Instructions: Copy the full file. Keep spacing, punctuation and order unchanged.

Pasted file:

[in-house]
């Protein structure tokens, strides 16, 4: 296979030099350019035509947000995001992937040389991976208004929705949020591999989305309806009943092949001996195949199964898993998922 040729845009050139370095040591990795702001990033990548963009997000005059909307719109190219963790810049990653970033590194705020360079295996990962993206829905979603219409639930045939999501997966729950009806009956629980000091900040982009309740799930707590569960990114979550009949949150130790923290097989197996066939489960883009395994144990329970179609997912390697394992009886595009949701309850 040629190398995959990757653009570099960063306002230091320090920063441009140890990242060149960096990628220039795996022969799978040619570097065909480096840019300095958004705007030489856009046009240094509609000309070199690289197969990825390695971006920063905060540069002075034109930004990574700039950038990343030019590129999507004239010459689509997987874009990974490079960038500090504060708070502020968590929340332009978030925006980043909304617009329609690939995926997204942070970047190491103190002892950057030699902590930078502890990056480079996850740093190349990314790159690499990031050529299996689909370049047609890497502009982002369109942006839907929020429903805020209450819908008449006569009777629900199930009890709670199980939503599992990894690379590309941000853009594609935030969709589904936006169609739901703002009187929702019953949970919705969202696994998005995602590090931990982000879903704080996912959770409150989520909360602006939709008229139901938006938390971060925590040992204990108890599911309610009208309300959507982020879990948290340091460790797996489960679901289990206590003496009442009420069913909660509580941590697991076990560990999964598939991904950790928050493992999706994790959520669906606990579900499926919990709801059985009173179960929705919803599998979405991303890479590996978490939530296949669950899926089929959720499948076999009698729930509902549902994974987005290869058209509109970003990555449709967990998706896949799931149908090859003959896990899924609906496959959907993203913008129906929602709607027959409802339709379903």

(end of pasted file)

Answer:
[in-house]
């Protein structure tokens, strides 16, 4: 296979030099350019035509947000995001992937040389991976208004929705949020591999989305309806009943092949001996195949199964898993998922 040729845009050139370095040591990795702001990033990548963009997000005059909307719109190219963790810049990653970033590194705020360079295996990962993206829905979603219409639930045939999501997966729950009806009956629980000091900040982009309740799930707590569960990114979550009949949150130790923290097989197996066939489960883009395994144990329970179609997912390697394992009886595009949701309850 040629190398995959990757653009570099960063306002230091320090920063441009140890990242060149960096990628220039795996022969799978040619570097065909480096840019300095958004705007030489856009046009240094509609000309070199690289197969990825390695971006920063905060540069002075034109930004990574700039950038990343030019590129999507004239010459689509997987874009990974490079960038500090504060708070502020968590929340332009978030925006980043909304617009329609690939995926997204942070970047190491103190002892950057030699902590930078502890990056480079996850740093190349990314790159690499990031050529299996689909370049047609890497502009982002369109942006839907929020429903805020209450819908008449006569009777629900199930009890709670199980939503599992990894690379590309941000853009594609935030969709589904936006169609739901703002009187929702019953949970919705969202696994998005995602590090931990982000879903704080996912959770409150989520909360602006939709008229139901938006938390971060925590040992204990108890599911309610009208309300959507982020879990948290340091460790797996489960679901289990206590003496009442009420069913909660509580941590697991076990560990999964598939991904950790928050493992999706994790959520669906606990579900499926919990709801059985009173179960929705919803599998979405991303890479590996978490939530296949669950899926089929959720499948076999009698729930509902549902994974987005290869058209509109970003990555449709967990998706896949799931149908090859003959896990899924609906496959959907993203913008129906929602709607027959409802339709379903």